Former Fla. AG "reforming" insurance industry

John O'Brien Feb. 2, 2007, 2:37pm



TALLAHASSEE, Fla. - Florida Gov. Charlie Crist, who served as the state's attorney general from 2003-2007, has taken away insurance companies' right to drop their policyholders, or raise their rates.

On Tuesday, insurers became unable to make those changes for 90 days and, combined with recently passed legislation, will not be able to drop any state homeowners until November.

The legislation mandates a reduction in homeowner premiums from private insurers by 5% to 25% as the state prepares for what it expects to be a busy hurricane season.

An editorial in the Wall Street Journal charged that the measure, which encourages the state of Florida-owned "insurer of last resort" Citizen's Property Insurance to compete for more business, will merely transfer risk exposure from private insurers to taxpayers.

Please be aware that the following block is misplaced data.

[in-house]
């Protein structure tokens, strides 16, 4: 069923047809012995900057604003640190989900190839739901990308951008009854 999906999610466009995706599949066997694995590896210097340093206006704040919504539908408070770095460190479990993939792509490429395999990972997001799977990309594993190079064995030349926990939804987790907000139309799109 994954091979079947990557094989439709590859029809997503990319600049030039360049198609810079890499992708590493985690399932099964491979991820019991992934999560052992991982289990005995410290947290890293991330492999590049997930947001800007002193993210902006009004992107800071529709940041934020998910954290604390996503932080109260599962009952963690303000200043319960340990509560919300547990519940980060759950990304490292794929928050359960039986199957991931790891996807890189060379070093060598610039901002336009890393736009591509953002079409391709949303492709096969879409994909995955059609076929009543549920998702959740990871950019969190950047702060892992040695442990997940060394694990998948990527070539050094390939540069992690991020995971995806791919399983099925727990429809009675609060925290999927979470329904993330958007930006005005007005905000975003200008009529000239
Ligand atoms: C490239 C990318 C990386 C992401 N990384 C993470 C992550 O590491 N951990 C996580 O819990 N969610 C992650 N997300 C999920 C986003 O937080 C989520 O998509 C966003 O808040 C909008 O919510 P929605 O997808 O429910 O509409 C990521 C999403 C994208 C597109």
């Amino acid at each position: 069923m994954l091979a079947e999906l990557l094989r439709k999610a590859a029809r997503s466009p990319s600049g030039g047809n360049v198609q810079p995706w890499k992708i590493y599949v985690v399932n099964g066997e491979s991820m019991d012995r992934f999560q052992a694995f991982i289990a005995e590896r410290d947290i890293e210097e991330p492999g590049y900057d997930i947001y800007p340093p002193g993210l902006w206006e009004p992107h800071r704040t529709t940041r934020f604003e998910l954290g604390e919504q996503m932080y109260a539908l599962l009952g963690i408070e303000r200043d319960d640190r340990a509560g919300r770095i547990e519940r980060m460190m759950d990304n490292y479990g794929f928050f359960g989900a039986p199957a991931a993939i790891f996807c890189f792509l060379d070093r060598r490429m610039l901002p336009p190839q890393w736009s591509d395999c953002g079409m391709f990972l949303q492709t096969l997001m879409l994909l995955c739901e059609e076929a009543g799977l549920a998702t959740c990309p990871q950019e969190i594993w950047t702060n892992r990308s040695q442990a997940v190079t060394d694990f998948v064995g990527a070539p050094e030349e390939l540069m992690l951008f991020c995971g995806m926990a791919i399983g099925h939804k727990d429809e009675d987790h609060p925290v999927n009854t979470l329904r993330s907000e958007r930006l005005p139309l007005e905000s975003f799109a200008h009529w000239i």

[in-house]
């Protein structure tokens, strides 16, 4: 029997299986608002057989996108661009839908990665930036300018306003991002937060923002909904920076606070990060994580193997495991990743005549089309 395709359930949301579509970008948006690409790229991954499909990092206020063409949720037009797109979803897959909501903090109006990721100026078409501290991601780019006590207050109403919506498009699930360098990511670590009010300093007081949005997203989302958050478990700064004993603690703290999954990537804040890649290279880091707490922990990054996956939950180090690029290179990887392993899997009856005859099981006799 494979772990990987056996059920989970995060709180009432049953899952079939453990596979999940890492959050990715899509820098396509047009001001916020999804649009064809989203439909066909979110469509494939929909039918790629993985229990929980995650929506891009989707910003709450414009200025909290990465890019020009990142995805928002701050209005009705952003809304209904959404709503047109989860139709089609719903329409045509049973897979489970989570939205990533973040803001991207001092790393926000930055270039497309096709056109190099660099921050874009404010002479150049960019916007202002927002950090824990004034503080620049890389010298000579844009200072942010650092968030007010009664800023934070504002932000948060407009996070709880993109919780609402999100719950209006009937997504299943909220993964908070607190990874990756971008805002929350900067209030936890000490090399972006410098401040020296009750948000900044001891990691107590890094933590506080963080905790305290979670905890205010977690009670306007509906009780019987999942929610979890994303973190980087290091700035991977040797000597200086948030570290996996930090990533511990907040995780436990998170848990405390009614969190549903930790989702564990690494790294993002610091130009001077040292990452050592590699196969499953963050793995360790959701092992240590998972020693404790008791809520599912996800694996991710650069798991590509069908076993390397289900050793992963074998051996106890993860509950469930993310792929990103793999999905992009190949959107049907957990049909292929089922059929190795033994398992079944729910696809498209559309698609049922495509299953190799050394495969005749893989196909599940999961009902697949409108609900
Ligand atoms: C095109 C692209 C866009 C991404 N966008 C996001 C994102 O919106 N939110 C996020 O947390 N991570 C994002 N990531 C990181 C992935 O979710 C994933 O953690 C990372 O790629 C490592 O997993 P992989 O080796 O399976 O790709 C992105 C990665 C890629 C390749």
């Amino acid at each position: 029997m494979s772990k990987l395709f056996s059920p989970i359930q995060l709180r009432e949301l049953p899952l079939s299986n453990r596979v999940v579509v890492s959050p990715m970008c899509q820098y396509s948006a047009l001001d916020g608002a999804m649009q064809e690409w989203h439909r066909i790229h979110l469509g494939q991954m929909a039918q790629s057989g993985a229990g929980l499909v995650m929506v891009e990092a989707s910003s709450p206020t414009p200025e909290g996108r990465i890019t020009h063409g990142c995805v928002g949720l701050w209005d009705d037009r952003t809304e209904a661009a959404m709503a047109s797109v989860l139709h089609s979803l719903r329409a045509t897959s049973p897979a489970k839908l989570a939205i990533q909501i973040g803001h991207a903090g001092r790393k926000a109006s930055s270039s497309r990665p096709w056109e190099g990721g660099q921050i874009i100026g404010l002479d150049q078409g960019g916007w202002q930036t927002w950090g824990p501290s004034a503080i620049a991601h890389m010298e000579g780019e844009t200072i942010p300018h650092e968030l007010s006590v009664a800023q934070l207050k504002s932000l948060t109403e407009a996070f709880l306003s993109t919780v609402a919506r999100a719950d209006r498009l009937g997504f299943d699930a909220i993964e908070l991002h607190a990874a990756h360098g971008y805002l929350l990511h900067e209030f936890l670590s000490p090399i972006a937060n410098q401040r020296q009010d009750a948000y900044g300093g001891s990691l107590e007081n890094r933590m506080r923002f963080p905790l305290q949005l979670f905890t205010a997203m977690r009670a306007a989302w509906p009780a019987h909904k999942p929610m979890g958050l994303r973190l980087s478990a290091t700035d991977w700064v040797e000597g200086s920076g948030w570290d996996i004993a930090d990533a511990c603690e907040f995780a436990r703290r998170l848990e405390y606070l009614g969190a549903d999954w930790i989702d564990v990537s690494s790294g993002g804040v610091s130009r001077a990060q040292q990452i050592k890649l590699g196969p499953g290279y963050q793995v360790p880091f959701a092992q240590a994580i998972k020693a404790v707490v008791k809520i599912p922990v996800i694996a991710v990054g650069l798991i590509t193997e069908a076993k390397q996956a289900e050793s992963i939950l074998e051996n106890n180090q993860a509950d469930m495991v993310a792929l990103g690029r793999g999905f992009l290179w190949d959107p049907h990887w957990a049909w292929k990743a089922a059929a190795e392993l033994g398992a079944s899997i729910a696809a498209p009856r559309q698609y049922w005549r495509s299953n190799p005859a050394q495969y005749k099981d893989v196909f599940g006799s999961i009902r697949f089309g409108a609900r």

"As a government company (Citizens) will not have to worry about profits and other capitalist details," the editorial said. "These arrangements typically end badly for the taxpayers, who in this case will be absorbing future hurricane risk without even realizing it."

Florida Insurance Commissioner Kevin McCarty said that was fine with him.

"(Insurance companies) are going to threaten to leave the state. I have heard it a thousand times," he told the Talahassee Democrat. "We are already in a period of chaos and instability in Florida."

The law also forces insurance companies that offer auto and home policies in other states to offer home insurance in Florida or be banned from the marketplace.

Crist hurriedly passed the 90-day order last weekend, catching State Farm Florida before it could execute its plan to drop 40,000 policyholders.

Meanwhile, current Florida Attorney General Bill McCollum on Friday issued a price-gouging alert after a series of deadly tornadoes ripped through the state, causing Crist to declare a state of emergency in four counties.

"We will do whatever is necessary to help protect Floridians from those who might try to take advantage of them in the wake of this disaster," McCollum said.

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